GM Daewoo Auto & Technology Co. plans to launch the country’s only rear-wheel drive sports convertible G2X on Sept. 1.
Kia Motors Corp. displayed a concept SUV two years ago in Detroit called the Mesa. Tough, boxy, and bigger than other Kia SUVs, it marked a possible foray into large SUVs for Kia.
It’s no longer just a possibility. Kia’s July 24 sneak peek release of a sketch and a few details of the SUV marked the first official announcement of the production model for the Korean market. The HM is scheduled to hit Korean showrooms in December.
Hatchbacks have never been a big part of the Korean market, but Hyundai Motor Co. decided to put one on the market here anyway with the July 12 launch of the i30 hatchback.
There are more exciting vehicles in the lineup at Hyundai Motor Co. than its big van known as the Grand Starex in Korea and the H-1 overseas.
The only customization these vehicles are likely get around here is a bright yellow paint job and a hagwon’s name and phone number slapped on the sides.
Hyundai Motor Company fell to 12th place in this year’s J.D. Power initial quality rankings.
The annual report, published by California-based marketing information company J.D. Power and Associates, is the leading automotive industry quality survey. The rankings play a significant role in the changing of automakers’ reputations.
For example, last year Hyundai surprised the industry with a sudden leap to number one among large-volume producers. (Porsche and Lexus were ahead of Hyundai but are small-volume brands.) The ranking got the immediate attention of auto critics and has helped Hyundai get favorable Western press coverage ever since.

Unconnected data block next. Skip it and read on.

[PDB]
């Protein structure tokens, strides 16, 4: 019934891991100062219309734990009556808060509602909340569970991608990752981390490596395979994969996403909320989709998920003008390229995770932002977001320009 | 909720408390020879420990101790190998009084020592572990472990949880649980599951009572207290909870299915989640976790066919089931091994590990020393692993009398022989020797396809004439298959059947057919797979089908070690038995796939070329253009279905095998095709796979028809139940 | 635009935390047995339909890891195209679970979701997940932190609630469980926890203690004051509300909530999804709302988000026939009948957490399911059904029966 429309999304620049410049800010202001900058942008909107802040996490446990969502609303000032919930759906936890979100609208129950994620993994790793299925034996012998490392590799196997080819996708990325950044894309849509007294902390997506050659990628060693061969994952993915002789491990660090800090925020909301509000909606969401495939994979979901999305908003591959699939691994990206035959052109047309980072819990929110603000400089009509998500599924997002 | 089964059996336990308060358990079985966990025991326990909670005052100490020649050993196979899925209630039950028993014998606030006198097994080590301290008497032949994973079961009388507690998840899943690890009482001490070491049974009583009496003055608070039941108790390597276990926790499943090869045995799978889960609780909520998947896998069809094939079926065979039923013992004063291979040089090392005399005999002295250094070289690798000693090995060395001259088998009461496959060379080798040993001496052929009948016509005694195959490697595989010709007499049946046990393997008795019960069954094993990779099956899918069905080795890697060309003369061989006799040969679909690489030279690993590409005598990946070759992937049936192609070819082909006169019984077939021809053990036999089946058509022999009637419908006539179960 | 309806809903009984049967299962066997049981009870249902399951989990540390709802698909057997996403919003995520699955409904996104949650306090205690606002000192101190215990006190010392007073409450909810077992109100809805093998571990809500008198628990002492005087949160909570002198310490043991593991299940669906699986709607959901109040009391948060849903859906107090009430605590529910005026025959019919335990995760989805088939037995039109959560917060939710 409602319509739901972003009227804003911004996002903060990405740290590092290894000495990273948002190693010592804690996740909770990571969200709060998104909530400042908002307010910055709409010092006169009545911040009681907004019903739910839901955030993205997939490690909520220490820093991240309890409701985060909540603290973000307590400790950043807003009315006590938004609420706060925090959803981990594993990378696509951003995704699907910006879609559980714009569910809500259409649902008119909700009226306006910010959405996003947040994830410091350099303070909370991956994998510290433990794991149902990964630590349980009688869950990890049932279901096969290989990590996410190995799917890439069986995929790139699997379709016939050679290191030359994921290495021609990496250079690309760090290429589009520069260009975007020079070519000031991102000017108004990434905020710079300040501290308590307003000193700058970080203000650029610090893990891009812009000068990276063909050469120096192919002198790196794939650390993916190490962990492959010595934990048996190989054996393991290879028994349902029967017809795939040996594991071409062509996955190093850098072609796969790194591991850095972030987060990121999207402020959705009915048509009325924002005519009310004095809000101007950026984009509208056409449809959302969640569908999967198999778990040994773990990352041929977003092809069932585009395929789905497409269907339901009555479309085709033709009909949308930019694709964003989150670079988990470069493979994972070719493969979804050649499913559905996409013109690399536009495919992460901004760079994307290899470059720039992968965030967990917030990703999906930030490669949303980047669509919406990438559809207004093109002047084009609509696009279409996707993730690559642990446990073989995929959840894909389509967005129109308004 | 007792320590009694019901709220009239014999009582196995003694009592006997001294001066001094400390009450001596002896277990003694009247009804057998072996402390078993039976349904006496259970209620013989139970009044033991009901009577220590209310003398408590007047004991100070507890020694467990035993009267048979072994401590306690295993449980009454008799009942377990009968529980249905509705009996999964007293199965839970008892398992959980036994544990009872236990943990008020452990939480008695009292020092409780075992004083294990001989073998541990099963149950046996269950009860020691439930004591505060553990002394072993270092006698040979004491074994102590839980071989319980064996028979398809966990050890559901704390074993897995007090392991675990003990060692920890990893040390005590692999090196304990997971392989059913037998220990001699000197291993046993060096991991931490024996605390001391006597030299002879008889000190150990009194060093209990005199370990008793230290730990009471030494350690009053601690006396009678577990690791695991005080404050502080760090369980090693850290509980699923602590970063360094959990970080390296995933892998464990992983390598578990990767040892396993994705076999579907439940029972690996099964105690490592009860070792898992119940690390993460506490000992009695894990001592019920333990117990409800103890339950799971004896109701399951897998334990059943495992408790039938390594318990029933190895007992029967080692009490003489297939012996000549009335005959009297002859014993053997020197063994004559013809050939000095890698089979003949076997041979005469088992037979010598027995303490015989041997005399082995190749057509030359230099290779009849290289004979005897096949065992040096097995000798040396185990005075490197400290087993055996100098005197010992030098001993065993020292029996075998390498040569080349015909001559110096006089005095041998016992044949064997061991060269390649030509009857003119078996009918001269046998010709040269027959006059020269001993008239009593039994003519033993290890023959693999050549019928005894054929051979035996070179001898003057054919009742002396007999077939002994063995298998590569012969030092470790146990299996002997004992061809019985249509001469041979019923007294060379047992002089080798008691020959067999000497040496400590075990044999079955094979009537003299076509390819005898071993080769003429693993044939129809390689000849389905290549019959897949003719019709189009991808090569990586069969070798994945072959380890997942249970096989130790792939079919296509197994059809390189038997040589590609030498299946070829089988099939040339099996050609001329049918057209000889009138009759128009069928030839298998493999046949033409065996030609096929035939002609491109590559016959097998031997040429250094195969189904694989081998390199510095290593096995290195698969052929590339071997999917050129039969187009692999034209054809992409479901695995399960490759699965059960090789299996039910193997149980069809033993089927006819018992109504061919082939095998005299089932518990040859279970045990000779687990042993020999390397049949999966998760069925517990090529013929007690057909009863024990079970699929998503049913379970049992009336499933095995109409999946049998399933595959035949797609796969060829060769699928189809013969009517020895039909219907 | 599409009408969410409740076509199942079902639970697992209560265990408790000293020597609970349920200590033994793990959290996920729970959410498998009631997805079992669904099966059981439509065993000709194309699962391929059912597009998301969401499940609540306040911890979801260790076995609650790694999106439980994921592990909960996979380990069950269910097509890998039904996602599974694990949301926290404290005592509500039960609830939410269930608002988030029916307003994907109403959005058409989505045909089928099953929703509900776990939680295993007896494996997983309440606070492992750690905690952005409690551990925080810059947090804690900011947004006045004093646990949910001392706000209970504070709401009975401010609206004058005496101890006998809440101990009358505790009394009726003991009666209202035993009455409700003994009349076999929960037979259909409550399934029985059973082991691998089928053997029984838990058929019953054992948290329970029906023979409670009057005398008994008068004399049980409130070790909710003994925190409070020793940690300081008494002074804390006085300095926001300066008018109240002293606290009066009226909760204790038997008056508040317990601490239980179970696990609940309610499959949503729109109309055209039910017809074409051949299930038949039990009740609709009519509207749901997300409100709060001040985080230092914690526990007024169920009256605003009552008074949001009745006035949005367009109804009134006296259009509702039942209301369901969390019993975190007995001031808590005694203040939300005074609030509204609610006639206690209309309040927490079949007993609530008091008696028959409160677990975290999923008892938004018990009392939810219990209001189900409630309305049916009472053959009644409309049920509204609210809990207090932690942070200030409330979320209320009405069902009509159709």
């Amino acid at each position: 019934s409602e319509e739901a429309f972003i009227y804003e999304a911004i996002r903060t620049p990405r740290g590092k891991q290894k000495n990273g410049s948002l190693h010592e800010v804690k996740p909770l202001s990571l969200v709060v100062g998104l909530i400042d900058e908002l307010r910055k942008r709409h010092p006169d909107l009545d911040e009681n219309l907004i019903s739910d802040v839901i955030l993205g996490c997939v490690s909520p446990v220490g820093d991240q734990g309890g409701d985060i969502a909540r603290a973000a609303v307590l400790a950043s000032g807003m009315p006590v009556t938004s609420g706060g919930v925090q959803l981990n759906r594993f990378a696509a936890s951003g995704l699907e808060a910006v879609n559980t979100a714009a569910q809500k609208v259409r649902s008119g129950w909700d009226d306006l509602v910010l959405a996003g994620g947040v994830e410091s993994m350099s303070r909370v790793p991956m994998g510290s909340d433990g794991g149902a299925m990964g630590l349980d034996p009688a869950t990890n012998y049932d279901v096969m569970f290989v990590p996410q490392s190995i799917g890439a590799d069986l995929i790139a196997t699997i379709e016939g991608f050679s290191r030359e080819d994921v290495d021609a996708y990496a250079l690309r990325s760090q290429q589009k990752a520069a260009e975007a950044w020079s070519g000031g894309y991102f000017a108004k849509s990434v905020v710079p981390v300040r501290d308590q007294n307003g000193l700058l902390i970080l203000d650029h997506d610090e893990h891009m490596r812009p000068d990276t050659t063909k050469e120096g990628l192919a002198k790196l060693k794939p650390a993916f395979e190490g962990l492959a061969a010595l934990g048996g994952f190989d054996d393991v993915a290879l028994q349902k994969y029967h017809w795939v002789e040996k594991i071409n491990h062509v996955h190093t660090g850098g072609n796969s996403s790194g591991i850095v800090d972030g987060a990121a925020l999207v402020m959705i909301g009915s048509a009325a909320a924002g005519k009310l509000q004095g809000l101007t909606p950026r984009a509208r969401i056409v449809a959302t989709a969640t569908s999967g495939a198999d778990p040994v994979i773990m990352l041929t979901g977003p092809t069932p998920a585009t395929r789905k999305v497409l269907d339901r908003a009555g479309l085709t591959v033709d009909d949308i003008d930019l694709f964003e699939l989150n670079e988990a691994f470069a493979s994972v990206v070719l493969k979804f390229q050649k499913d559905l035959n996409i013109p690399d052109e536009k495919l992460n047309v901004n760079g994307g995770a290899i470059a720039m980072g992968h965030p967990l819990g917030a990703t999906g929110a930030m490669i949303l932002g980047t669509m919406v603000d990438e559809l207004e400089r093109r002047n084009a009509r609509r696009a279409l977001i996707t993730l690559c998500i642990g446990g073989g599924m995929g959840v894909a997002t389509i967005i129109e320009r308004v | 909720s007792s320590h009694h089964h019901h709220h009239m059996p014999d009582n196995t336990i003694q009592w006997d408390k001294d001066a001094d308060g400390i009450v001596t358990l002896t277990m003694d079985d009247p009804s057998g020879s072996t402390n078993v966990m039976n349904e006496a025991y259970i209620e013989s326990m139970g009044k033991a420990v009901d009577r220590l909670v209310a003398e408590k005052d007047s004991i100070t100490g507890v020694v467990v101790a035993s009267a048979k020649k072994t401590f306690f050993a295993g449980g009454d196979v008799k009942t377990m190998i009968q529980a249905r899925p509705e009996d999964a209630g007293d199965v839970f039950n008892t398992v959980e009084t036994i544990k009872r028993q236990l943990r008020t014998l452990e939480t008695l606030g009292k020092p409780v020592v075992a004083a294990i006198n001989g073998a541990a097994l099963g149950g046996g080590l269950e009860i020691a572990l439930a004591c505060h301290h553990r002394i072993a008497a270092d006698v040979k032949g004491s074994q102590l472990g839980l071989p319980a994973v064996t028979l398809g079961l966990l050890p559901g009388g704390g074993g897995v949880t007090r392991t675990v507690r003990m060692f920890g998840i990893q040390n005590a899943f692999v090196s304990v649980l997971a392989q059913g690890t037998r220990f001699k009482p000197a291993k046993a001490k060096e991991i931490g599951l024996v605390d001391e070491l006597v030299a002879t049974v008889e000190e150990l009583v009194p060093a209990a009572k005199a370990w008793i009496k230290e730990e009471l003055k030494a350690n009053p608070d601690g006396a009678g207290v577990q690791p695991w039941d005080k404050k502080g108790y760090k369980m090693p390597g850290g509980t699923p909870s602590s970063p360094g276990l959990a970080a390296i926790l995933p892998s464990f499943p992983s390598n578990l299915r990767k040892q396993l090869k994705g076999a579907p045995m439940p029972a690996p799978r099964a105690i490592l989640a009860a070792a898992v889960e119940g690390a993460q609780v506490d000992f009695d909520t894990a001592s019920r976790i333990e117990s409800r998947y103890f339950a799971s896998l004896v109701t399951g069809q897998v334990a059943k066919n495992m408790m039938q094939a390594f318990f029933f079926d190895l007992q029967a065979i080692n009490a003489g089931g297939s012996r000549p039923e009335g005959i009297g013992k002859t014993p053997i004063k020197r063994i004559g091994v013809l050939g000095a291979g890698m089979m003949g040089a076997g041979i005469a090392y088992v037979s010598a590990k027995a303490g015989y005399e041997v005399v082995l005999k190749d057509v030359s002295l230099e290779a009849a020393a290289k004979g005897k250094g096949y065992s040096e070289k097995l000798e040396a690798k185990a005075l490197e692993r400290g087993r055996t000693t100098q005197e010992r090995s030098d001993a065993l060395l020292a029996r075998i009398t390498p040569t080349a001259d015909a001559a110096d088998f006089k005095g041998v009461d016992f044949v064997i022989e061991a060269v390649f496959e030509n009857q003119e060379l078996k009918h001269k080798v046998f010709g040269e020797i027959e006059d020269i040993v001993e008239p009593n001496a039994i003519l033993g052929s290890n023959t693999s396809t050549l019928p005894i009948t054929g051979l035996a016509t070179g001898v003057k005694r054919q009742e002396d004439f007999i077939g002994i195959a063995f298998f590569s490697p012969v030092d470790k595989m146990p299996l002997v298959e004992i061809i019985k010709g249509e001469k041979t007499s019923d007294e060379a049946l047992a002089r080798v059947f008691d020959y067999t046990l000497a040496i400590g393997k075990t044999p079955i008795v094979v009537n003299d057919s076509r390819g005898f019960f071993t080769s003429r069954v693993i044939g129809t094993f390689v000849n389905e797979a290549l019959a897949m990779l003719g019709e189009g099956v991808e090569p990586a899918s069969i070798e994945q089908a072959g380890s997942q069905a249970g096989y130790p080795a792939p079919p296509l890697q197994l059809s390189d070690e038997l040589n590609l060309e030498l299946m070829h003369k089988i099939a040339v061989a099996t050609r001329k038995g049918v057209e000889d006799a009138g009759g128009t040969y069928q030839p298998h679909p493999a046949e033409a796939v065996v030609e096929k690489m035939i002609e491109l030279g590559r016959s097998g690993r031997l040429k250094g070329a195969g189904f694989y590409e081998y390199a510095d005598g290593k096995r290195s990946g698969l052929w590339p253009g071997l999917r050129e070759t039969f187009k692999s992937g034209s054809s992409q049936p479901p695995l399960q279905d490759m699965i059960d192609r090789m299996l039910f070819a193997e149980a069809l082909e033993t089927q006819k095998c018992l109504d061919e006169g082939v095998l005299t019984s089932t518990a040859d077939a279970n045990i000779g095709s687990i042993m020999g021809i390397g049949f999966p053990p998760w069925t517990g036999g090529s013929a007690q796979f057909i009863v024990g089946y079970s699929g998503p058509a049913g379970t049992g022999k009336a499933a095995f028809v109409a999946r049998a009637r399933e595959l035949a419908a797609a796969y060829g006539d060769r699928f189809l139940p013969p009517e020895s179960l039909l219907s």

The U.S.-based automaker Ford Motor Co., along with fellow American company General Motors Corp., has taken a lot of heat for depending too much on SUVs and trucks to meet sales targets. Both companies are hurting, and the general consensus is that they missed an opportunity in the profitable 1990s to develop better cars when they still had extra money from the sales of bigger vehicles.
So it might come across as a little weird that Ford Sales and Service Korea Inc. recently launched a sport utility truck version of its Explorer SUV in Korea, a country traditionally not desirous of big American trucks or SUVs.
Last year Kia Motors Corp. pulled off a bit of a coup when it grabbed Peter Schreyer as the company’s new chief of design. Schreyer made himself famous in the automotive industry as chief designer at Audi. It was Schreyer who set reviewers and enthusiasts aflutter over the much-lauded Audi TT sports coupe, launched in 1998. That’s no easy feat. Auto reviewers are often as fickle and snooty as any haughty fashionista.
He might have come just in time to give Kia the good-looking vehicles it needs.
Vehicles from Korean automakers took four out of ten spots in a ranking of the most toxic interior air quality levels in the American automotive consumer market.
A report by The Ecology Center, a nonprofit organization in Ann Arbor, Michigan, ranked vehicles in all the major vehicle segments on a scale of 1 to 5, with 5 being the level of “most concern.”
But Ssangyong’s Kyron already not doing so well at home: “Don’t ask me such questions because it really annoys me,” says one frustrated dealer before hanging up the phone.
Europe was clearly a priority at the Seoul Motor Show this year.
Of all the vehicles at the show, most of them had already been introduced or were concepts that never will be produced. But there were a few that will be, or already are, for sale in Korea this year, and all of them were made to compete in the European market.
Another round of South Korea-United States free trade talks is set to begin Jan. 15, and again the issue of automobiles will likely be part of the discussions.
American automakers have a problem with Korean tariffs on imported American vehicles. According to Yonhap News, the U.S. levies a 2.5 percent average tariff on imported Korean vehicles, compared to the average 8 percent tariff Korea levies on American imports, including a 25 percent tariff on pickup trucks, the one market segment in which U.S automakers have an edge in their own domestic market.